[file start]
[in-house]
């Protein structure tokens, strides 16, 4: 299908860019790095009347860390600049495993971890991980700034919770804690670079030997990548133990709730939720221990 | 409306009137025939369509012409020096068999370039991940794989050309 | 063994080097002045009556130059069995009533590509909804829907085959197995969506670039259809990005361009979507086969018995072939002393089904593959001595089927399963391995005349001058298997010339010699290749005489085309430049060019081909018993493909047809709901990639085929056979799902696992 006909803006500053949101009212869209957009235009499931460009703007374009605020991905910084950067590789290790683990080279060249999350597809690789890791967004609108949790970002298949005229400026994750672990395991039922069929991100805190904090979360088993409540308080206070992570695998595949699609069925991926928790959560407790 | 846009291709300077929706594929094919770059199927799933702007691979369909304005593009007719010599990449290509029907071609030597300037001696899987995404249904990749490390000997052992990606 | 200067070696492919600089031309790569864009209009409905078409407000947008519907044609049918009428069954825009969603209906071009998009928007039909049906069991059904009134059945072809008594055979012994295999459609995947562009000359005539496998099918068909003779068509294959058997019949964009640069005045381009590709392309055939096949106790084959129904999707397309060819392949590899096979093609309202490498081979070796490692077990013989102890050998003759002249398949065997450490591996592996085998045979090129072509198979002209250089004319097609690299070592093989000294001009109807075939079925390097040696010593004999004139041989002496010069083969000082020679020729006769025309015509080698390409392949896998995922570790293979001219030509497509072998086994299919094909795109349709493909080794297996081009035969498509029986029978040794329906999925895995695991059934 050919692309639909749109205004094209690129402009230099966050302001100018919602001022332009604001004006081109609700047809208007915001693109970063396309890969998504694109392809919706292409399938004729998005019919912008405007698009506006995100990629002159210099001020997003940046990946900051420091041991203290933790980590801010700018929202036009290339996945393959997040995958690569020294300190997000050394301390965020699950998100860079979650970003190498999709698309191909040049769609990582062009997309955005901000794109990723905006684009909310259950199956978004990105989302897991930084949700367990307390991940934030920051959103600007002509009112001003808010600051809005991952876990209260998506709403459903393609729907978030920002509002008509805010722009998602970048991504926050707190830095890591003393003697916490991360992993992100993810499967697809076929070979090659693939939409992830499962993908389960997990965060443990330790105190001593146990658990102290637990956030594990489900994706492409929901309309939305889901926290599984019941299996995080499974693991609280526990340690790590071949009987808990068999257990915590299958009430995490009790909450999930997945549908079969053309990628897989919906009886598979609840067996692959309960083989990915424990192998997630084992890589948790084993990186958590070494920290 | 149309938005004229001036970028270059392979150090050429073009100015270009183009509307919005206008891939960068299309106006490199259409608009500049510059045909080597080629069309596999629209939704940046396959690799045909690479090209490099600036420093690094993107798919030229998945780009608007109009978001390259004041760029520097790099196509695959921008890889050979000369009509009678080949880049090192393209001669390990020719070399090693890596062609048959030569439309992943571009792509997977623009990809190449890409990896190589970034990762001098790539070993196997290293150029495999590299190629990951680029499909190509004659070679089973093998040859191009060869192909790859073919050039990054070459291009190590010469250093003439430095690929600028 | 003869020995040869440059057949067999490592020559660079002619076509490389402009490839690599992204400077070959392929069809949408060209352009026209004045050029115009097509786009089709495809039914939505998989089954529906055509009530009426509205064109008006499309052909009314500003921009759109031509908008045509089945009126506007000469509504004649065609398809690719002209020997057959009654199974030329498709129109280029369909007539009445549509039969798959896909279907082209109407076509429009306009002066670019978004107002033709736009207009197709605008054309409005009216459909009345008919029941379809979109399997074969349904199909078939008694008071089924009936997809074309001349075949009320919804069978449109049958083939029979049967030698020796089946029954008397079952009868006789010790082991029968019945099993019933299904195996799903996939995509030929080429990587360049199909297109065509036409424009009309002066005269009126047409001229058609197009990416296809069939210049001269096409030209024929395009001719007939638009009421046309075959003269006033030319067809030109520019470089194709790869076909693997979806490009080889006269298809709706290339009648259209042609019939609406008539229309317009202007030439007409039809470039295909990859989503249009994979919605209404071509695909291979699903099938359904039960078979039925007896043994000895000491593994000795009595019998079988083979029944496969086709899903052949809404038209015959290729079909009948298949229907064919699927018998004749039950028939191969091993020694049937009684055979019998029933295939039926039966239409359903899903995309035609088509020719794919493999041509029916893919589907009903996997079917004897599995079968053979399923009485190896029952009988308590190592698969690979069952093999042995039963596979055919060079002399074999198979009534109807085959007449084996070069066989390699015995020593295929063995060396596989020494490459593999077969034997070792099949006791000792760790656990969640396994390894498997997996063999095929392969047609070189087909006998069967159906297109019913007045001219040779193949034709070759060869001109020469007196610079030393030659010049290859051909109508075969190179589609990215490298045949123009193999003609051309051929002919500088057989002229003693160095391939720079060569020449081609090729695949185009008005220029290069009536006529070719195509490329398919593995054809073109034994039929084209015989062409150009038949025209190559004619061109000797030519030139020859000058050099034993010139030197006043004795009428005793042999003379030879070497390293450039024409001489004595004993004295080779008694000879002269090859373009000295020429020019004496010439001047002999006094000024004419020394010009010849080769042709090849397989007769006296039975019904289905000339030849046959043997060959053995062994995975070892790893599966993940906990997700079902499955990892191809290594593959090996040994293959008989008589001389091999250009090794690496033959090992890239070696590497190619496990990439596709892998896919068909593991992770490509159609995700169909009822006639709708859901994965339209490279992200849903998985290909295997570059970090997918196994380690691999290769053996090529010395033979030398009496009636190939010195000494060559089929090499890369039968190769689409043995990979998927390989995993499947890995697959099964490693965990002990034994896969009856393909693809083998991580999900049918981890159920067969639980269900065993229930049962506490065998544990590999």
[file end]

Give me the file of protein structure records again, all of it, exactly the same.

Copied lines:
[in-house]
């Protein structure tokens, strides 16, 4: 299908860019790095009347860390600049495993971890991980700034919770804690670079030997990548133990709730939720221990 | 409306009137025939369509012409020096068999370039991940794989050309 | 063994080097002045009556130059069995009533590509909804829907085959197995969506670039259809990005361009979507086969018995072939002393089904593959001595089927399963391995005349001058298997010339010699290749005489085309430049060019081909018993493909047809709901990639085929056979799902696992 006909803006500053949101009212869209957009235009499931460009703007374009605020991905910084950067590789290790683990080279060249999350597809690789890791967004609108949790970002298949005229400026994750672990395991039922069929991100805190904090979360088993409540308080206070992570695998595949699609069925991926928790959560407790 | 846009291709300077929706594929094919770059199927799933702007691979369909304005593009007719010599990449290509029907071609030597300037001696899987995404249904990749490390000997052992990606 | 200067070696492919600089031309790569864009209009409905078409407000947008519907044609049918009428069954825009969603209906071009998009928007039909049906069991059904009134059945072809008594055979012994295999459609995947562009000359005539496998099918068909003779068509294959058997019949964009640069005045381009590709392309055939096949106790084959129904999707397309060819392949590899096979093609309202490498081979070796490692077990013989102890050998003759002249398949065997450490591996592996085998045979090129072509198979002209250089004319097609690299070592093989000294001009109807075939079925390097040696010593004999004139041989002496010069083969000082020679020729006769025309015509080698390409392949896998995922570790293979001219030509497509072998086994299919094909795109349709493909080794297996081009035969498509029986029978040794329906999925895995695991059934 050919692309639909749109205004094209690129402009230099966050302001100018919602001022332009604001004006081109609700047809208007915001693109970063396309890969998504694109392809919706292409399938004729998005019919912008405007698009506006995100990629002159210099001020997003940046990946900051420091041991203290933790980590801010700018929202036009290339996945393959997040995958690569020294300190997000050394301390965020699950998100860079979650970003190498999709698309191909040049769609990582062009997309955005901000794109990723905006684009909310259950199956978004990105989302897991930084949700367990307390991940934030920051959103600007002509009112001003808010600051809005991952876990209260998506709403459903393609729907978030920002509002008509805010722009998602970048991504926050707190830095890591003393003697916490991360992993992100993810499967697809076929070979090659693939939409992830499962993908389960997990965060443990330790105190001593146990658990102290637990956030594990489900994706492409929901309309939305889901926290599984019941299996995080499974693991609280526990340690790590071949009987808990068999257990915590299958009430995490009790909450999930997945549908079969053309990628897989919906009886598979609840067996692959309960083989990915424990192998997630084992890589948790084993990186958590070494920290 | 149309938005004229001036970028270059392979150090050429073009100015270009183009509307919005206008891939960068299309106006490199259409608009500049510059045909080597080629069309596999629209939704940046396959690799045909690479090209490099600036420093690094993107798919030229998945780009608007109009978001390259004041760029520097790099196509695959921008890889050979000369009509009678080949880049090192393209001669390990020719070399090693890596062609048959030569439309992943571009792509997977623009990809190449890409990896190589970034990762001098790539070993196997290293150029495999590299190629990951680029499909190509004659070679089973093998040859191009060869192909790859073919050039990054070459291009190590010469250093003439430095690929600028 | 003869020995040869440059057949067999490592020559660079002619076509490389402009490839690599992204400077070959392929069809949408060209352009026209004045050029115009097509786009089709495809039914939505998989089954529906055509009530009426509205064109008006499309052909009314500003921009759109031509908008045509089945009126506007000469509504004649065609398809690719002209020997057959009654199974030329498709129109280029369909007539009445549509039969798959896909279907082209109407076509429009306009002066670019978004107002033709736009207009197709605008054309409005009216459909009345008919029941379809979109399997074969349904199909078939008694008071089924009936997809074309001349075949009320919804069978449109049958083939029979049967030698020796089946029954008397079952009868006789010790082991029968019945099993019933299904195996799903996939995509030929080429990587360049199909297109065509036409424009009309002066005269009126047409001229058609197009990416296809069939210049001269096409030209024929395009001719007939638009009421046309075959003269006033030319067809030109520019470089194709790869076909693997979806490009080889006269298809709706290339009648259209042609019939609406008539229309317009202007030439007409039809470039295909990859989503249009994979919605209404071509695909291979699903099938359904039960078979039925007896043994000895000491593994000795009595019998079988083979029944496969086709899903052949809404038209015959290729079909009948298949229907064919699927018998004749039950028939191969091993020694049937009684055979019998029933295939039926039966239409359903899903995309035609088509020719794919493999041509029916893919589907009903996997079917004897599995079968053979399923009485190896029952009988308590190592698969690979069952093999042995039963596979055919060079002399074999198979009534109807085959007449084996070069066989390699015995020593295929063995060396596989020494490459593999077969034997070792099949006791000792760790656990969640396994390894498997997996063999095929392969047609070189087909006998069967159906297109019913007045001219040779193949034709070759060869001109020469007196610079030393030659010049290859051909109508075969190179589609990215490298045949123009193999003609051309051929002919500088057989002229003693160095391939720079060569020449081609090729695949185009008005220029290069009536006529070719195509490329398919593995054809073109034994039929084209015989062409150009038949025209190559004619061109000797030519030139020859000058050099034993010139030197006043004795009428005793042999003379030879070497390293450039024409001489004595004993004295080779008694000879002269090859373009000295020429020019004496010439001047002999006094000024004419020394010009010849080769042709090849397989007769006296039975019904289905000339030849046959043997060959053995062994995975070892790893599966993940906990997700079902499955990892191809290594593959090996040994293959008989008589001389091999250009090794690496033959090992890239070696590497190619496990990439596709892998896919068909593991992770490509159609995700169909009822006639709708859901994965339209490279992200849903998985290909295997570059970090997918196994380690691999290769053996090529010395033979030398009496009636190939010195000494060559089929090499890369039968190769689409043995990979998927390989995993499947890995697959099964490693965990002990034994896969009856393909693809083998991580999900049918981890159920067969639980269900065993229930049962506490065998544990590999």